A while back we told you about John Freshwater a Middle School science teacher in Ohio and his rather unique classroom management technique of branding students. "It helps me learn their names faster," he told reporters. Apparently, some parents had problems with permanent disfigurement of their children and complained to the school board who promptly told Freshwater to stop teaching creationism in his science classes.
Oh, did we mention he's a science teacher who doesn't believe in science? Yeah, there's that too.
Anyway, long story short, the school board voted unanimously to fire him back in June. End of story.
Or so we thought.
Freshwater, 52, has vehemently denied branding anyone and insists he teaches evolution. "I teach that it's wrong and you'll go to hell if you believe it, but at least I teach it," he said. In a brief interview, Freshwater claimed the investigation into his activities is "biased." When asked to explain what he mean by that, Freshwater said it had been obvious "from day one that all the school cares about is me teaching science. How one sided is that?"
All this is prelude to an August 26 hearing at which a referee will consider the board's recommendation that Freshwater, who has been suspended without pay, be fired. "We would have had all this wrapped up by now," said one school board member. "But Freshwater challenged the call and the ref wanted to see the replay."
The alleged branding occurred last December during a classroom science experiment. Freshwater was using an electrostatic device common in science classroom demonstrations. Freshwater told investigators, according to an independent probe, that students often ask if they could touch the device, which carries high voltage but low current. "I felt it was my duty as a teacher to let kids hurt themselves if they wanted to," Freshwater said.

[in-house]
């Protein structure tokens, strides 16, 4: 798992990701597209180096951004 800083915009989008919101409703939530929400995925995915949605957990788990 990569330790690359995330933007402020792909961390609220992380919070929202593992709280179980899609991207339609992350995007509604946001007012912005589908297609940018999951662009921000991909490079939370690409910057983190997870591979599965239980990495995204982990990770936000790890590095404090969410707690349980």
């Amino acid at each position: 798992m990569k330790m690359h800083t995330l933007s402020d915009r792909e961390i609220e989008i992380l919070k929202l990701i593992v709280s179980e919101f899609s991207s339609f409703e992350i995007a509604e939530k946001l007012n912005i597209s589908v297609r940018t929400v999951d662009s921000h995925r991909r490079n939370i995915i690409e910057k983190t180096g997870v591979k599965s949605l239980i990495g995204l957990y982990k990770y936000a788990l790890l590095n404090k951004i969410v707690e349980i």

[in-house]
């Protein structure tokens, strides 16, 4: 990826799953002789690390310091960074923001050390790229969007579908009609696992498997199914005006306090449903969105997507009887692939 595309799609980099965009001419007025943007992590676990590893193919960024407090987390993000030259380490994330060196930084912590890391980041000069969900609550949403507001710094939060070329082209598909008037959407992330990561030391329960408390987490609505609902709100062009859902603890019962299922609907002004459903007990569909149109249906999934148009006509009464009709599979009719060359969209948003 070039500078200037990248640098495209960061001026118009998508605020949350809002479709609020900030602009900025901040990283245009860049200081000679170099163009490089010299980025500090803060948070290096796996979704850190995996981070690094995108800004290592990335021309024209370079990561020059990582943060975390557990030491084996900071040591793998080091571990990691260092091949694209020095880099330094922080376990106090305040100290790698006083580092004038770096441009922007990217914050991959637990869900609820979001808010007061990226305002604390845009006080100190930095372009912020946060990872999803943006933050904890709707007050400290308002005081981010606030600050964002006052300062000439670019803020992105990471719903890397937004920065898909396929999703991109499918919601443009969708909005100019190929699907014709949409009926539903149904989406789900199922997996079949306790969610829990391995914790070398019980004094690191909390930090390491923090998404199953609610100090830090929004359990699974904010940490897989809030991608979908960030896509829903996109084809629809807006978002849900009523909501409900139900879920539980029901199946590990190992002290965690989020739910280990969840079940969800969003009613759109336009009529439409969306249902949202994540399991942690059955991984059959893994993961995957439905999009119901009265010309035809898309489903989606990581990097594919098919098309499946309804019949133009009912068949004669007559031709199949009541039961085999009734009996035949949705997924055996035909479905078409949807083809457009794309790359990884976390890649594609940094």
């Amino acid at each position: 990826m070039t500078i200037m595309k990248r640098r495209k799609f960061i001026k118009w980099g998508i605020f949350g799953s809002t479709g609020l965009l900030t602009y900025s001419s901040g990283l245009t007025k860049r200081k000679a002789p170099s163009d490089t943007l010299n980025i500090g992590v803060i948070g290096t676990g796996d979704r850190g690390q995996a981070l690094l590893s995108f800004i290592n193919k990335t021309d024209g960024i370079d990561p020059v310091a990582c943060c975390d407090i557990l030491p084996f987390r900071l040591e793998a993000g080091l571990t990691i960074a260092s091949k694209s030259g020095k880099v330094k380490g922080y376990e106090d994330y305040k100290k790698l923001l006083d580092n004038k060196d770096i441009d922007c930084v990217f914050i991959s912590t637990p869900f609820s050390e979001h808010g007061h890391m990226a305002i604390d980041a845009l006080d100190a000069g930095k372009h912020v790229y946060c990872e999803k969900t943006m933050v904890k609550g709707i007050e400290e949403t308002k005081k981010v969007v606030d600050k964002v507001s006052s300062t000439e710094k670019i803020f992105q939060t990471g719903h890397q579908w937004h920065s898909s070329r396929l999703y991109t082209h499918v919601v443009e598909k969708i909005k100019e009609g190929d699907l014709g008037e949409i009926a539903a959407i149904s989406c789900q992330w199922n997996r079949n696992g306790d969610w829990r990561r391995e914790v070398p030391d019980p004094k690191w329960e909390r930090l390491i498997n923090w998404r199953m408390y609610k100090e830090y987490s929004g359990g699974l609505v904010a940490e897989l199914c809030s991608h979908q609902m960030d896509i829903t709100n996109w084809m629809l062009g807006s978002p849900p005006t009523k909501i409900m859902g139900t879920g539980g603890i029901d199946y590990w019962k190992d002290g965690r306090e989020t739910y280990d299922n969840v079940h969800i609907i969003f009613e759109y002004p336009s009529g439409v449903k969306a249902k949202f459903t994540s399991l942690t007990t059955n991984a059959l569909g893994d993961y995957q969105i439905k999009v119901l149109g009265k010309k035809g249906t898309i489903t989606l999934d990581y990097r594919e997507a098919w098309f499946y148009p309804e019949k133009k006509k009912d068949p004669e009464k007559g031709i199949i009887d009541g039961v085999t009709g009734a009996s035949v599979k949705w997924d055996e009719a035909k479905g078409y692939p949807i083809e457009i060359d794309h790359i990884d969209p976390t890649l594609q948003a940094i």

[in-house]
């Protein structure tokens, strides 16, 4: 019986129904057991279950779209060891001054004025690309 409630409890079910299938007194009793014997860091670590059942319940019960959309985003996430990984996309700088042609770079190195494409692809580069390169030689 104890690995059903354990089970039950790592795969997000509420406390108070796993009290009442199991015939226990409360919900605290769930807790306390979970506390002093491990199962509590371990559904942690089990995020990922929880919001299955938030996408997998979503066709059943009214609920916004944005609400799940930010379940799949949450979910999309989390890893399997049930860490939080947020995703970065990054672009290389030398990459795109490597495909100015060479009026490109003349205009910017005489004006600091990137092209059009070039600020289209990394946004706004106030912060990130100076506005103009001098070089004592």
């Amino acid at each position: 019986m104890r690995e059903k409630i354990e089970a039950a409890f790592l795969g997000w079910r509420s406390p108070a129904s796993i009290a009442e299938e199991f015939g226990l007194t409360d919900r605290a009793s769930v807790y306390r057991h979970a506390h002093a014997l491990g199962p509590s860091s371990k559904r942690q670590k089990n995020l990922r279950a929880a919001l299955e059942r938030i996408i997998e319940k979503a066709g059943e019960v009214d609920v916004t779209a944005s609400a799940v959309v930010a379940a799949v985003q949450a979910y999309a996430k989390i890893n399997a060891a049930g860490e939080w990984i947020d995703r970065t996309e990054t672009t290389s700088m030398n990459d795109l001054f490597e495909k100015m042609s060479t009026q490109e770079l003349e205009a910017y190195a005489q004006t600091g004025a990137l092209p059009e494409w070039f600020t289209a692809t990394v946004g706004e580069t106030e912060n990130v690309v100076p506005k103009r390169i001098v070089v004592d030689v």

The alleged branding has overshadowed a more complex story of religious beliefs and public education. Freshwater supporters argue that religious freedom is on trial here, along with the teacher. "Why should a science teacher be limited to teaching science?" asked one Freshwater supporter. "Why can't he also teach stuff that has nothing to do with science? What's happened to freedom of speech in this country?"
"This is about the safety and well-being of students and protecting their constitutional rights to get an education," said David Millstone, who represents the school board.
"Education? That's not why I send my child to school," responded a parent supporting Freshwater. And what's the Constitution got to do with this? There's no mention of the Constitution in the bible."
Lori Miller, a mathematics teacher at the middle school, said Freshwater is being singled out for his religious beliefs. Miller said she keeps a Bible on her desk and, like Freshwater, has posters on her classroom walls with religious themes. "Of course I don't burn my students or tell them they're going to hell if they believe in algebra, so that could be a difference," she conceded.